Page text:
Study abroad program gives students a taste of Ireland

The Institute for the International Education of Students (IES) is a study abroad program that provides more than 125 programs in 19 countries and 33 cities.

More than a decade ago, the Initiative to Diversify Education Abroad (IDEA) was established in order to offer “personalized support and a comprehensive list of diversity resources” to students, according to the IES Abroad website.

Students in the study abroad program were able to experience Irish culture by viewing several attractions. Photo courtesy of Alexa Coughlin

The website also added that their goal is to not only open students’ eyes to the diversity of other countries, but to also guide students to become global leaders.

IES Abroad provides six different programs, such as Trinity College Dublin, the Irish Studies program, Writer’s Program, Dublin City University, Gaiety School of Acting and the Business, Entrepreneurship and Technology program. In January 2019, IES students arrived in Dublin, Ireland, also known as the Emerald Isles.

Besides attending classes in a new institution in a different country, IES Abroad provides field trips for the students to open their eyes to new experiences.

Three IES students shared their thoughts and experiences regarding their semester-long journey.

Brenna O’Leary, a junior English and global studies major, said she is in the Irish Studies program of IES Abroad.

“I have always loved traveling, and it’s my passion,” O’Leary said. “I like that it challenges me to go out of my comfort zone, and I love experiencing new cultures.”

O’Leary said she comes from a very Irish family and wanted the opportunity to grow a personal relationship with her heritage.

She also shared her learning experience in Ireland.

“I have learned both about myself and Ireland and the rest of the world too,” O’Leary said. “I have learned how to be capable on my own, [and] I have learned how to figure out difficult situations when there are perhaps cultural differences interfering.”

O’Leary said she also received an internship for the first time in her life. “I was exposed to challenges of deadlines, stress, relationship strains and growths with peers and colleagues, and so on,” she said.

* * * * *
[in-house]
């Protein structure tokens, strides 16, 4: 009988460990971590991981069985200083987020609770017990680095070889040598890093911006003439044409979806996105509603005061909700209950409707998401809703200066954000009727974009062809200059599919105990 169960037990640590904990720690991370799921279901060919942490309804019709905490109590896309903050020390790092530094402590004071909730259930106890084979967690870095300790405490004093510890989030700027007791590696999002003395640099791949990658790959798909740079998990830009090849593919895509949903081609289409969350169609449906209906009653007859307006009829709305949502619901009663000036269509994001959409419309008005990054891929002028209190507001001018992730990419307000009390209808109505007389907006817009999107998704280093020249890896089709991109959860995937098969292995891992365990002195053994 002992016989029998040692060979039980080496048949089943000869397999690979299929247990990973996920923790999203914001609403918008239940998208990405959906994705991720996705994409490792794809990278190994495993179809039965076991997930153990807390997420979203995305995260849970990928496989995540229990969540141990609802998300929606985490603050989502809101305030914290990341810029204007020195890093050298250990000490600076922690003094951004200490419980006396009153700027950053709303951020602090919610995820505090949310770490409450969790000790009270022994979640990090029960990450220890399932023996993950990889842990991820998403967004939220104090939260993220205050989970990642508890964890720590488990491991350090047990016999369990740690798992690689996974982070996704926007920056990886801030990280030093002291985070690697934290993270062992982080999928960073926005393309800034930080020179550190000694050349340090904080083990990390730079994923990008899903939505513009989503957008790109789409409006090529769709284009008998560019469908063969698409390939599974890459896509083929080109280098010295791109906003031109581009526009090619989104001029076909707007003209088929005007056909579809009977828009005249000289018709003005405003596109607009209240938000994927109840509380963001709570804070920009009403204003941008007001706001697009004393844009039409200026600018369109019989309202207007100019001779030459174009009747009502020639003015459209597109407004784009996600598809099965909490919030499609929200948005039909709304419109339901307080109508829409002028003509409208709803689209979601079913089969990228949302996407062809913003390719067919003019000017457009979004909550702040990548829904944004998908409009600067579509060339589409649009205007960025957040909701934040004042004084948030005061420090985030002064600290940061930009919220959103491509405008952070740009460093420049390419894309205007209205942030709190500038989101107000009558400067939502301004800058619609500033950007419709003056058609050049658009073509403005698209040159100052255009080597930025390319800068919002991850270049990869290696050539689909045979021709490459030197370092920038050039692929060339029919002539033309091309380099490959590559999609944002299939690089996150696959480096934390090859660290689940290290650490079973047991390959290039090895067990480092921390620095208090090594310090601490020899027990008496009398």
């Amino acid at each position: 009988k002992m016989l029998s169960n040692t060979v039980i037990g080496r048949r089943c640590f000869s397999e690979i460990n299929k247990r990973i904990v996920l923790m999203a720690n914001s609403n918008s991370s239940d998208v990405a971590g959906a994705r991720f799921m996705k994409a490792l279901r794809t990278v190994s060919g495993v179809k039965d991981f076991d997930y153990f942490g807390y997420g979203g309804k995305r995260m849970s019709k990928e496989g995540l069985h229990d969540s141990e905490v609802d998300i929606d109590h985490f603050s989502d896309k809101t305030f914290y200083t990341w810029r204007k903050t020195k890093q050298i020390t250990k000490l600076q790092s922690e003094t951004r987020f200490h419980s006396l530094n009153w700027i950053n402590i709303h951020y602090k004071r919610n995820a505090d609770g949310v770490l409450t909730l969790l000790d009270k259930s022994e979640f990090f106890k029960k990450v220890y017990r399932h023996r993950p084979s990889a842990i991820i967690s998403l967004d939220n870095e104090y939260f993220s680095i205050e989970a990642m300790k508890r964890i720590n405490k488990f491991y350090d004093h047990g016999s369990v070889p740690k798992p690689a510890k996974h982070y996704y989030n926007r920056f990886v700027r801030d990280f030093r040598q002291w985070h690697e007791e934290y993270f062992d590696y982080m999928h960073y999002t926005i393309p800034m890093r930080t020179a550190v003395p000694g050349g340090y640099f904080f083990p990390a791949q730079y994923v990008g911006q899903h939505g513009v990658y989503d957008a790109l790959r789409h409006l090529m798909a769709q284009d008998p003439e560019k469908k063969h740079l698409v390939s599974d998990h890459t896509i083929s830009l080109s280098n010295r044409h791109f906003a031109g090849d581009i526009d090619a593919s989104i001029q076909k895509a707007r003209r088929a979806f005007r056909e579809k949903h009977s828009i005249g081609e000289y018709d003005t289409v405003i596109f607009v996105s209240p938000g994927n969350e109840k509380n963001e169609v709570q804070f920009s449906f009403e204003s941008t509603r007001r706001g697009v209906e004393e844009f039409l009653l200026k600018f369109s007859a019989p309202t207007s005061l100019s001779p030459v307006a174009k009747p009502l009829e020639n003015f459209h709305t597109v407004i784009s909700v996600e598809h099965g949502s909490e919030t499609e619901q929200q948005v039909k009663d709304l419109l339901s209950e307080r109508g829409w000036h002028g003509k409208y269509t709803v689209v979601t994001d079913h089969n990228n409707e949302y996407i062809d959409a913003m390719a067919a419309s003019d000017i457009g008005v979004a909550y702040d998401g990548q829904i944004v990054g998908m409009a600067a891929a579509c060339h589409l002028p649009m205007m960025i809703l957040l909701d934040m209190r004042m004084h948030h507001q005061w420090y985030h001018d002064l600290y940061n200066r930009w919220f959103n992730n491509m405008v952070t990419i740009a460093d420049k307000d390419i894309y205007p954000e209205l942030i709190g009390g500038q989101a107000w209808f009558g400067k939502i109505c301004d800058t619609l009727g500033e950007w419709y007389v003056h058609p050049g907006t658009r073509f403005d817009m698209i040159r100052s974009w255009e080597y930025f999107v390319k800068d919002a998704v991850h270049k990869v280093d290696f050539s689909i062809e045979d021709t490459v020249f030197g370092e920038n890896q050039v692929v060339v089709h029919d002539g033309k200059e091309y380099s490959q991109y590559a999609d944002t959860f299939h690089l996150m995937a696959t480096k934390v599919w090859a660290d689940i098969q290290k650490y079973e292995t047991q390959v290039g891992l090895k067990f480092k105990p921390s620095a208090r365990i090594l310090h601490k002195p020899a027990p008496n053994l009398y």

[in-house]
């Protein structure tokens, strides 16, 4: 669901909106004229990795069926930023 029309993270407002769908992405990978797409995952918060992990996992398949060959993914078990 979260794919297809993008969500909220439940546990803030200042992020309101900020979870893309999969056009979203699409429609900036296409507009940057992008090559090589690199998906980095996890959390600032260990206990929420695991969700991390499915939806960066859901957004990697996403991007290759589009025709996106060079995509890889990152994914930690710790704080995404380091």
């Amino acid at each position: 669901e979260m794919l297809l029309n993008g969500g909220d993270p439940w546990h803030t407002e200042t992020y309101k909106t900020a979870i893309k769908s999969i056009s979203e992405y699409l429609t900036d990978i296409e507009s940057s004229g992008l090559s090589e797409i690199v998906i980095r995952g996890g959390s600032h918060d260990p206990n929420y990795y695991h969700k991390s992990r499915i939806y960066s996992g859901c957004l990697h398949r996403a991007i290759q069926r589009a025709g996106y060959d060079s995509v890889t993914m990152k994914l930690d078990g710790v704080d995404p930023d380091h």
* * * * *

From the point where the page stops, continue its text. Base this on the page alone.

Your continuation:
O’Leary added that her favorite part of the program has been the independence.

“I can easily get a flight for cheap to go anywhere,” she said. “To live and work on my own, [and] to travel and have meaningful experiences has been the best part for me. These things have been what are shaping me into the person I want to be: a strong, knowledgeable, culturally competent and independent woman.”

Caroline Roseman, a junior English and history major from Washington University of St. Louis, said she participates in the Trinity College Dublin program.

“I was inspired to study abroad at Trinity since it is a school with such a vast and prolific literary tradition with alumni including Bram Stoker, Jonathan Swift and Oscar Wilde,” Roseman said.

She added that she is currently taking a class on the Irish Revolution. “I did not know much about the Irish history before taking this class, and I love learning more about my new home,” Roseman said.

Roseman said her favorite part of studying abroad is how she is able to take advantage of world class museums and cultural attractions in Dublin, as well as continental Europe.

Heather Hunter, a junior English major from Indiana University, said she participates in the Writer’s Program.

“I wanted to experience more culture than I did in the United States,” Hunter shared. “Ireland has rich literary history.”

Hunter said that she learned more about types of writing than ever trough travel pieces and creative nonfiction.

“It’s also great to learn how the country approaches with its type of writing,” she said.

Hunter said her favorite part of the semester-long journey was her trip to Northern Ireland, especially Giant’s Causeway.

“It was a neat slice of Ireland,” Hunter said. “I was surprised by how the divide between Northern Ireland and Ireland how it reflects upon American society and politics.”

Hunter said she also liked getting to see different parts of the country and its beautiful landscapes.

Alexa Coughlin can be reached at alexa.coughlin@student.shu.edu.

Editor’s Note: Alexa is currently participating in the study abroad program.

Author: Alexa Coughlin

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1 Comment

  1. Very interesting article by Alexa Coughlin, who, truth be told, is my granddaughter. The article captures the reason why travel, especially for young people, is both exciting and educational. It broadens a person’s perspective about life in general, and opens new vistas to pursue based on the education gained in a foreign country. I hope Alexa will write a follow-up article on her own experiences abroad.

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